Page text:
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Thursday, 27 May 2004
Page: 29316

Mr HARDGRAVE (Minister for Citizenship and Multicultural Affairs and Minister Assisting the Prime Minister) (9:34 AM) —I move:

That this bill be now read a second time.

The purpose of the bill before the House is to make major changes to the Australian government's institutional structures in Indigenous affairs in order to improve the lives of Indigenous Australians.

The government, along with the majority of the Australian community, believes that Indigenous Australians should be able to enjoy the same opportunities as other Australians. We have consistently demonstrated our determination to achieve that end. In 2004-05, we will allocate a record $2.9 billion—39 per cent more in real terms than in the last year of the Keating Labor government. The bulk of this funding goes to the practical areas of health, housing, education and employment.

While there have been real improvements as a result of this effort we believe that the rate of progress is not good enough. I am sure that most Indigenous Australians would say that they are not getting value for money. The Productivity Commission report Overcoming Indigenous Disadvantage reinforces the need for fundamental change. No-one can say that the current approach is working.

Going beyond the abolition of the ATSIC board, replacement of regional councils and consequential amendments in this bill, the government will be introducing radical and necessary changes to the way in which services are delivered to Indigenous Australians. The changes will build on what we have learnt from the whole of government approach adopted in the COAG Indigenous trials currently operating in each state and territory.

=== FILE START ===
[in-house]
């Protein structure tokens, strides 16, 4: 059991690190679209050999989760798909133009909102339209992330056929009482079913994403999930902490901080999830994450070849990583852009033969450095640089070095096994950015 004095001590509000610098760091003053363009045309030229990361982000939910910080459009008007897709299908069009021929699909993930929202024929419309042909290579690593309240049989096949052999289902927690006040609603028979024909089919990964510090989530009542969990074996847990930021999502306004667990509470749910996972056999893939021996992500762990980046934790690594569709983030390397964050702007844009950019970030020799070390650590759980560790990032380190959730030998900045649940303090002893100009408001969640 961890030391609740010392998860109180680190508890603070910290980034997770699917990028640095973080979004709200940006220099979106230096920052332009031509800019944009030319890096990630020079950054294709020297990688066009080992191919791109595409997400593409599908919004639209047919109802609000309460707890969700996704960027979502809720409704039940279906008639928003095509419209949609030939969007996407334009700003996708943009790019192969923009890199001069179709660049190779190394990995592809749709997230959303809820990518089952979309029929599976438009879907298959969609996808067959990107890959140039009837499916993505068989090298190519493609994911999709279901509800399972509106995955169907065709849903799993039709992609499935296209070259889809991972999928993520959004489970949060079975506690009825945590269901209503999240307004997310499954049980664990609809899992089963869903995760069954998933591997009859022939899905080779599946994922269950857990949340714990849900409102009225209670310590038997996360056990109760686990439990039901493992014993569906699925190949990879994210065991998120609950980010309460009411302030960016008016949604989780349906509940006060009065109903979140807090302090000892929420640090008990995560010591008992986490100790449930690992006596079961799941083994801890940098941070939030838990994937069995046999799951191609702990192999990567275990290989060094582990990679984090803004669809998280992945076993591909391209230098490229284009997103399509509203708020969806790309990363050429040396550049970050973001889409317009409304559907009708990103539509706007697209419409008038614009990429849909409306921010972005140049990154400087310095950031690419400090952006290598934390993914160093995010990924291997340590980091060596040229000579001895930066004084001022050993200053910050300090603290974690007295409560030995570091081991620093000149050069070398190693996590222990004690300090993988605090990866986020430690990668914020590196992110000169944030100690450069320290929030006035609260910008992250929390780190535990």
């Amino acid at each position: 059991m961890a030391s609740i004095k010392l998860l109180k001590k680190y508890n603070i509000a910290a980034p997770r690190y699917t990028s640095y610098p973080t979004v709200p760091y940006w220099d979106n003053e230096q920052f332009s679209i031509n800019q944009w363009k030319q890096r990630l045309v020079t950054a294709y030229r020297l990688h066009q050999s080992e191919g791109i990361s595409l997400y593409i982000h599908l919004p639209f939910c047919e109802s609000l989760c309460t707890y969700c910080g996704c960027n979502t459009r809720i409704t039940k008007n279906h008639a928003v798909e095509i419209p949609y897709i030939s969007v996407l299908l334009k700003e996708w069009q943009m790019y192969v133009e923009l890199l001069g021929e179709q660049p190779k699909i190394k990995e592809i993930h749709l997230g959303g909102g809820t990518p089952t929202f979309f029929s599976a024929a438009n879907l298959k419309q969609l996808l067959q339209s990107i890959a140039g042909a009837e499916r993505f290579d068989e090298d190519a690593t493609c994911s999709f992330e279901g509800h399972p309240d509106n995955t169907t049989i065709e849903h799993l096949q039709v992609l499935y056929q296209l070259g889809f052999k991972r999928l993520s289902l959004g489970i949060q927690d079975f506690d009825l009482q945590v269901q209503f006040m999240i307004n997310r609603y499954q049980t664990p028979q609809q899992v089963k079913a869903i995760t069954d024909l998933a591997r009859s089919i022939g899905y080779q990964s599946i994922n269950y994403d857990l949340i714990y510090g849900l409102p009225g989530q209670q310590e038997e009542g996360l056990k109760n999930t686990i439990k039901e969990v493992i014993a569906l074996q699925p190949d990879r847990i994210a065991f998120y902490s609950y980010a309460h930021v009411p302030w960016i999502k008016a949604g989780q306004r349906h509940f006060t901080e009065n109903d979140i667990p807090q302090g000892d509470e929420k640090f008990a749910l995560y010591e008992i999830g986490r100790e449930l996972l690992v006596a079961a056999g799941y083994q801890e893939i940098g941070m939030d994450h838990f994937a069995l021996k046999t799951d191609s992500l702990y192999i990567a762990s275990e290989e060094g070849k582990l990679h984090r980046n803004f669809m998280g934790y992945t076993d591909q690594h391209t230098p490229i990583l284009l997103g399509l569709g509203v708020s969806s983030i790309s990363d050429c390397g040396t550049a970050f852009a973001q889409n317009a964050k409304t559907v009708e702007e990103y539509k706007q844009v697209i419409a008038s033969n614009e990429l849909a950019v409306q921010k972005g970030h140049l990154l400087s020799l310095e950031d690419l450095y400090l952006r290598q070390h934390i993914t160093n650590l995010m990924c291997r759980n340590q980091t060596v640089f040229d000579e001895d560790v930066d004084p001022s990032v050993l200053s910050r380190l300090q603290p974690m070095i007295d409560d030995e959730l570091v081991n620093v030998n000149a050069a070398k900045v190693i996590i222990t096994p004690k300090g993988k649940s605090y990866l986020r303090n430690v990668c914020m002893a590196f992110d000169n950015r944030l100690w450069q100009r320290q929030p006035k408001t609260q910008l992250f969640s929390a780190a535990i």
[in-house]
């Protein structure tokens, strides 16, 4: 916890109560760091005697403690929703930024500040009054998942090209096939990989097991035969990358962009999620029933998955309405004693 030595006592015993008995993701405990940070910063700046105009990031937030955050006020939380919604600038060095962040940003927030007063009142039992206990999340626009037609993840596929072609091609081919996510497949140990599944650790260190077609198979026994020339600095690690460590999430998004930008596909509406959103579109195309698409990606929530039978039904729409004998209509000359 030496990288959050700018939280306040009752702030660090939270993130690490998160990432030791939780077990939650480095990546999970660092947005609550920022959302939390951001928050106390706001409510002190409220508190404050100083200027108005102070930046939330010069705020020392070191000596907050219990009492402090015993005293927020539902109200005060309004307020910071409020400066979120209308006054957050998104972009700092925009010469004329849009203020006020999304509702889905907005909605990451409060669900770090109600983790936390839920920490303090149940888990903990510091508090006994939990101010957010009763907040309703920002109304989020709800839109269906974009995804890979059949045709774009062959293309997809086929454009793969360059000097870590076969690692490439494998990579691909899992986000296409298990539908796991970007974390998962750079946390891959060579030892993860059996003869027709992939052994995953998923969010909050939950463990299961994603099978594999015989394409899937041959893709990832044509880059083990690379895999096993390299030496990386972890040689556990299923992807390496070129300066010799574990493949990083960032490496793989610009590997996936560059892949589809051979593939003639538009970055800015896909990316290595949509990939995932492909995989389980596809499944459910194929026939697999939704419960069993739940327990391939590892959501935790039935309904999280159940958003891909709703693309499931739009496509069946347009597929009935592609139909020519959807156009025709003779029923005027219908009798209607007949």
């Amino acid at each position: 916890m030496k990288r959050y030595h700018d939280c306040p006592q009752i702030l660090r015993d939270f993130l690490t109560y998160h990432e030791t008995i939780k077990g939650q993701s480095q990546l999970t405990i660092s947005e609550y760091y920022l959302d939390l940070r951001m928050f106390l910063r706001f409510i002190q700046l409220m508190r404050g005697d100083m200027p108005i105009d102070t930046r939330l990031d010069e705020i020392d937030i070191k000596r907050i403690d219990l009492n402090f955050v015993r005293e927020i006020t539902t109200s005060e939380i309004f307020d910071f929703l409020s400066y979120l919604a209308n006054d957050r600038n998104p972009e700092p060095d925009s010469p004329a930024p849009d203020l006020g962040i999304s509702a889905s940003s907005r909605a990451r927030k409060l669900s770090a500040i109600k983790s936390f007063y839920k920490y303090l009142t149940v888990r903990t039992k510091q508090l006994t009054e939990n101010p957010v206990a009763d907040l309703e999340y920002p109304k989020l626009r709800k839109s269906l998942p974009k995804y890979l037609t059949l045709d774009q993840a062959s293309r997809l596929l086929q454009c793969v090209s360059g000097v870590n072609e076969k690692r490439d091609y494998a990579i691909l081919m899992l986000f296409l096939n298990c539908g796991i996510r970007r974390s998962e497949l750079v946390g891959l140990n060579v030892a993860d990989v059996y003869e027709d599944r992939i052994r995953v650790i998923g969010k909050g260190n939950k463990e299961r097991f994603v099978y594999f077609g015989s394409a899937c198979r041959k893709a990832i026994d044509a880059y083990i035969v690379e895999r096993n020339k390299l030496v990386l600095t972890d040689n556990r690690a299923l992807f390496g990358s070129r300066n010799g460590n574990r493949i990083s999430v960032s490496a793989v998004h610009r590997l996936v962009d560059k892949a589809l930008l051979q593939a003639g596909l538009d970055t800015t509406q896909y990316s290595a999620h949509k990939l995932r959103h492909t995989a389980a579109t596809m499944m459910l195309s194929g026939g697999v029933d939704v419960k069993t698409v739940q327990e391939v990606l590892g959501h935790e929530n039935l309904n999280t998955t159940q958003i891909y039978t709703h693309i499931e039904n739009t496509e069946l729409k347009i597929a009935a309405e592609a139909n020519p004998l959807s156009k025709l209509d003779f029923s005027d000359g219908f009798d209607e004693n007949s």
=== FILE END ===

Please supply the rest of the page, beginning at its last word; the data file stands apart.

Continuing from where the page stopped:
Over the last 30 years governments of both political persuasions have sought to implement measures to address the longstanding disadvantages experienced by Aboriginal and Torres Strait Islander people. These measures have included a range of programs, legislation and representative structures.

In 1990, Labor established the Aboriginal and Torres Strait Islander Commission (ATSIC). It soon became evident that no single body could seek both to represent Indigenous people and to make independent decisions about the allocation of funds. The commission found it difficult to effectively advocate on behalf of Indigenous people and to provide impartial advice to government.

Labor's ATSIC experiment failed on a number of fronts. Its focus was almost exclusively on Australian government programs and services. The fundamentally important role of state and territory governments was neglected. All too often the specialist Indigenous agency, ATSIC, provided an excuse for mainstream departments to avoid their responsibilities to Indigenous Australians. Moreover, only a very small proportion of eligible Indigenous Australians bothered to actually vote in ATSIC elections.

This is not to say that ATSIC has not been well served by a number of distinguished Indigenous leaders, including the inaugural chair, Ms Lowitja O'Donoghue, and the late Mr Djerrkura, whose passing, sadly, we are today mourning.